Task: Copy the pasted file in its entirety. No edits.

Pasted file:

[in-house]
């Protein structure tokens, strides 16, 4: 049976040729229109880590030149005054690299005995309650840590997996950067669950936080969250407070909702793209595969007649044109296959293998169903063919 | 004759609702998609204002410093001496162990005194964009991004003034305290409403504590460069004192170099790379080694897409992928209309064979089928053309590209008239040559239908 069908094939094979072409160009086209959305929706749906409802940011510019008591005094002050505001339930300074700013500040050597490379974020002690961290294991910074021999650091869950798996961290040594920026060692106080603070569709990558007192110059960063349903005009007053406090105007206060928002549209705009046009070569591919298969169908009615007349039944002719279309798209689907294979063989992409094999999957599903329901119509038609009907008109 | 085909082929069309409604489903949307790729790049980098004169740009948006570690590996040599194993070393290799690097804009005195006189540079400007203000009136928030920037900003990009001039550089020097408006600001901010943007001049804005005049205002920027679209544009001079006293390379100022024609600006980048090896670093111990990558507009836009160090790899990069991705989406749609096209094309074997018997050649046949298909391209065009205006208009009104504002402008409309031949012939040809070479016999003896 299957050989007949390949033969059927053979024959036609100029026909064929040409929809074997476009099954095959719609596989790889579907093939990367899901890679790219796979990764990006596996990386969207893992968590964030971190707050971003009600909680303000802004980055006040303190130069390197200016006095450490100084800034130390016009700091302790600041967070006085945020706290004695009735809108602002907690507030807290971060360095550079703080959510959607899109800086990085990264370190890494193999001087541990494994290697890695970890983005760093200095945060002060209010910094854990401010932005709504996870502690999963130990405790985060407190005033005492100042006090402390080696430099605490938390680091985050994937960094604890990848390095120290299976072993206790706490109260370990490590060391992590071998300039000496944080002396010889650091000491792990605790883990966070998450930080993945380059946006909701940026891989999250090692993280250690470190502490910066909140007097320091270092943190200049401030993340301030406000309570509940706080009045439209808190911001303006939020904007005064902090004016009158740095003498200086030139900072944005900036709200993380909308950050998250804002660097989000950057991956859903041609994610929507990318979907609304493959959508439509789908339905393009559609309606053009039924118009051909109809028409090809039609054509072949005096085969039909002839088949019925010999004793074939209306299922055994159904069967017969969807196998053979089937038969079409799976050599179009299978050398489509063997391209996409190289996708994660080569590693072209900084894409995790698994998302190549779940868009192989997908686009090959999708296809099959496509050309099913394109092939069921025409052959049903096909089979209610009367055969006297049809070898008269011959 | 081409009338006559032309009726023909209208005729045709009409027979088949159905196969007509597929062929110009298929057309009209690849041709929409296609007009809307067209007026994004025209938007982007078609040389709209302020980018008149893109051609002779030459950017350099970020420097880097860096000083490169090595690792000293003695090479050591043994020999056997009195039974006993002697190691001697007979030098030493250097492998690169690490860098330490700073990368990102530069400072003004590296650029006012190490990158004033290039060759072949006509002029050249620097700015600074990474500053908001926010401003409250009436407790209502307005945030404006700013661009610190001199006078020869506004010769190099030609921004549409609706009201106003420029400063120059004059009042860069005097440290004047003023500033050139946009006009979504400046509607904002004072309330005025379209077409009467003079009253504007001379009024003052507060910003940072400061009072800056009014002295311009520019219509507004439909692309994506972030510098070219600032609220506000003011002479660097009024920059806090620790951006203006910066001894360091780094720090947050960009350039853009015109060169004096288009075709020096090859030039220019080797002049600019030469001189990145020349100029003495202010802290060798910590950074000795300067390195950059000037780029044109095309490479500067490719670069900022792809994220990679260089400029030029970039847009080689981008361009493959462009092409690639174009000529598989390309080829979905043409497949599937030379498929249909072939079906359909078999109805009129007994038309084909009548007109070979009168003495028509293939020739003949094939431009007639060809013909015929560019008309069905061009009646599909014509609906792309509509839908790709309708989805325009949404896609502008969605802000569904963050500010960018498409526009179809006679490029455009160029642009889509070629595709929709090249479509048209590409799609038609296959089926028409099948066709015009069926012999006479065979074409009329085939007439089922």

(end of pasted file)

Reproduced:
[in-house]
């Protein structure tokens, strides 16, 4: 049976040729229109880590030149005054690299005995309650840590997996950067669950936080969250407070909702793209595969007649044109296959293998169903063919 | 004759609702998609204002410093001496162990005194964009991004003034305290409403504590460069004192170099790379080694897409992928209309064979089928053309590209008239040559239908 069908094939094979072409160009086209959305929706749906409802940011510019008591005094002050505001339930300074700013500040050597490379974020002690961290294991910074021999650091869950798996961290040594920026060692106080603070569709990558007192110059960063349903005009007053406090105007206060928002549209705009046009070569591919298969169908009615007349039944002719279309798209689907294979063989992409094999999957599903329901119509038609009907008109 | 085909082929069309409604489903949307790729790049980098004169740009948006570690590996040599194993070393290799690097804009005195006189540079400007203000009136928030920037900003990009001039550089020097408006600001901010943007001049804005005049205002920027679209544009001079006293390379100022024609600006980048090896670093111990990558507009836009160090790899990069991705989406749609096209094309074997018997050649046949298909391209065009205006208009009104504002402008409309031949012939040809070479016999003896 299957050989007949390949033969059927053979024959036609100029026909064929040409929809074997476009099954095959719609596989790889579907093939990367899901890679790219796979990764990006596996990386969207893992968590964030971190707050971003009600909680303000802004980055006040303190130069390197200016006095450490100084800034130390016009700091302790600041967070006085945020706290004695009735809108602002907690507030807290971060360095550079703080959510959607899109800086990085990264370190890494193999001087541990494994290697890695970890983005760093200095945060002060209010910094854990401010932005709504996870502690999963130990405790985060407190005033005492100042006090402390080696430099605490938390680091985050994937960094604890990848390095120290299976072993206790706490109260370990490590060391992590071998300039000496944080002396010889650091000491792990605790883990966070998450930080993945380059946006909701940026891989999250090692993280250690470190502490910066909140007097320091270092943190200049401030993340301030406000309570509940706080009045439209808190911001303006939020904007005064902090004016009158740095003498200086030139900072944005900036709200993380909308950050998250804002660097989000950057991956859903041609994610929507990318979907609304493959959508439509789908339905393009559609309606053009039924118009051909109809028409090809039609054509072949005096085969039909002839088949019925010999004793074939209306299922055994159904069967017969969807196998053979089937038969079409799976050599179009299978050398489509063997391209996409190289996708994660080569590693072209900084894409995790698994998302190549779940868009192989997908686009090959999708296809099959496509050309099913394109092939069921025409052959049903096909089979209610009367055969006297049809070898008269011959 | 081409009338006559032309009726023909209208005729045709009409027979088949159905196969007509597929062929110009298929057309009209690849041709929409296609007009809307067209007026994004025209938007982007078609040389709209302020980018008149893109051609002779030459950017350099970020420097880097860096000083490169090595690792000293003695090479050591043994020999056997009195039974006993002697190691001697007979030098030493250097492998690169690490860098330490700073990368990102530069400072003004590296650029006012190490990158004033290039060759072949006509002029050249620097700015600074990474500053908001926010401003409250009436407790209502307005945030404006700013661009610190001199006078020869506004010769190099030609921004549409609706009201106003420029400063120059004059009042860069005097440290004047003023500033050139946009006009979504400046509607904002004072309330005025379209077409009467003079009253504007001379009024003052507060910003940072400061009072800056009014002295311009520019219509507004439909692309994506972030510098070219600032609220506000003011002479660097009024920059806090620790951006203006910066001894360091780094720090947050960009350039853009015109060169004096288009075709020096090859030039220019080797002049600019030469001189990145020349100029003495202010802290060798910590950074000795300067390195950059000037780029044109095309490479500067490719670069900022792809994220990679260089400029030029970039847009080689981008361009493959462009092409690639174009000529598989390309080829979905043409497949599937030379498929249909072939079906359909078999109805009129007994038309084909009548007109070979009168003495028509293939020739003949094939431009007639060809013909015929560019008309069905061009009646599909014509609906792309509509839908790709309708989805325009949404896609502008969605802000569904963050500010960018498409526009179809006679490029455009160029642009889509070629595709929709090249479509048209590409799609038609296959089926028409099948066709015009069926012999006479065979074409009329085939007439089922």